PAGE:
Nell Gwyn, daughter of a boozy, brawling bawd and a missing father, rises to fame on the English stage and to fortune in the court of her lover, King Charles II.
In this uneven debut, Beauclerk, a direct descendent of Gwyn and Charles II (a dull 27-page epilogue charts the three-and-a-half-century Beauclerk history), examines the sometimes sordid lives of his randy Restoration ancestors. Beauclerk does not favor understatement. On the first, page he declares that the relationship between Nell and Charles was “one of the great love stories of our history,” and that it had a “mythic” dimension. He succeeds only moderately in marshaling supporting evidence. There is very little known, for example, about Gwyn’s childhood, and so the author invites us to imagine it along with him. To add flesh to the very few bones he has unearthed, he writes much about the English Civil War, the death of Oliver Cromwell, the Great Fire. Beauclerk describes Restoration playhouses, menus, clothing, houses, medical practices, religious and political conflicts and intrigues. He quotes from Pepys’ diary and scandal sheets and some letters. He offers long summaries of the plays Gwyn appeared in. He tells the stories of Gwyn’s rivals, both on and off the stage. By all accounts, she was a dazzling young actress, a crowd favorite, and her rise from an urchin selling oranges to headliner to bedmate of a sovereign has appeal. The volume of detail increases when Gwyn is picked as one of the King’s official lovers, as court record-keepers charted her possessions, her expenses (she was not a lucky gambler) and her comings and goings. These chapters are the richest. Beauclerk’s style is conversational (most chapters have fewer than ten endnotes), trite at times and even adolescent—there is a naughty pun about “members” standing up in church.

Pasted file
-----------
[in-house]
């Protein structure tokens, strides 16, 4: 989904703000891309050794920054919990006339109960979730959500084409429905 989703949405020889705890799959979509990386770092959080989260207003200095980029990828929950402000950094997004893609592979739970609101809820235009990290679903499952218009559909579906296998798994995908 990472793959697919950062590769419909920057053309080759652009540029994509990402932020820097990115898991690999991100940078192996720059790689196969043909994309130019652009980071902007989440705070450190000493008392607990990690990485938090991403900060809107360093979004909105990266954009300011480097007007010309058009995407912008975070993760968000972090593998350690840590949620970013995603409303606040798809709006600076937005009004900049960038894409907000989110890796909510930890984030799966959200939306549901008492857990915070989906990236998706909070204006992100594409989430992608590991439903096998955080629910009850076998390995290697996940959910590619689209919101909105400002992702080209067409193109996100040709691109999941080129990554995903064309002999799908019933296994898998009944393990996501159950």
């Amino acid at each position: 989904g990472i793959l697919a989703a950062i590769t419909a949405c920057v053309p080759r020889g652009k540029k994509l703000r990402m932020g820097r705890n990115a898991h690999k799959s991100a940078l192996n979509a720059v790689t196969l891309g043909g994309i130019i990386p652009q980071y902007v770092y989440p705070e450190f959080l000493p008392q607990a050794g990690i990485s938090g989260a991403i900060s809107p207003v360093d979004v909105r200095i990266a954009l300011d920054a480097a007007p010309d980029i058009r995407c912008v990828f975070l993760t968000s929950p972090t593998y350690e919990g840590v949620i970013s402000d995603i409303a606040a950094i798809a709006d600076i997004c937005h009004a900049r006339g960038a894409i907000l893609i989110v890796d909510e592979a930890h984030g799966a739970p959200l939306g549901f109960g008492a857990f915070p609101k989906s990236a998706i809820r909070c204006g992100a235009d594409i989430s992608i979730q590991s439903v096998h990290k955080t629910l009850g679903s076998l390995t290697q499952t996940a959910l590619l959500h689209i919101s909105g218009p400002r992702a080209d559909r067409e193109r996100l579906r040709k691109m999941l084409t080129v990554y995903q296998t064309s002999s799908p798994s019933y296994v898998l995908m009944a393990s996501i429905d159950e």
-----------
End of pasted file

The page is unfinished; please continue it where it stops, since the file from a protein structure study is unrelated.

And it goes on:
Such a compelling subject demands a better telling.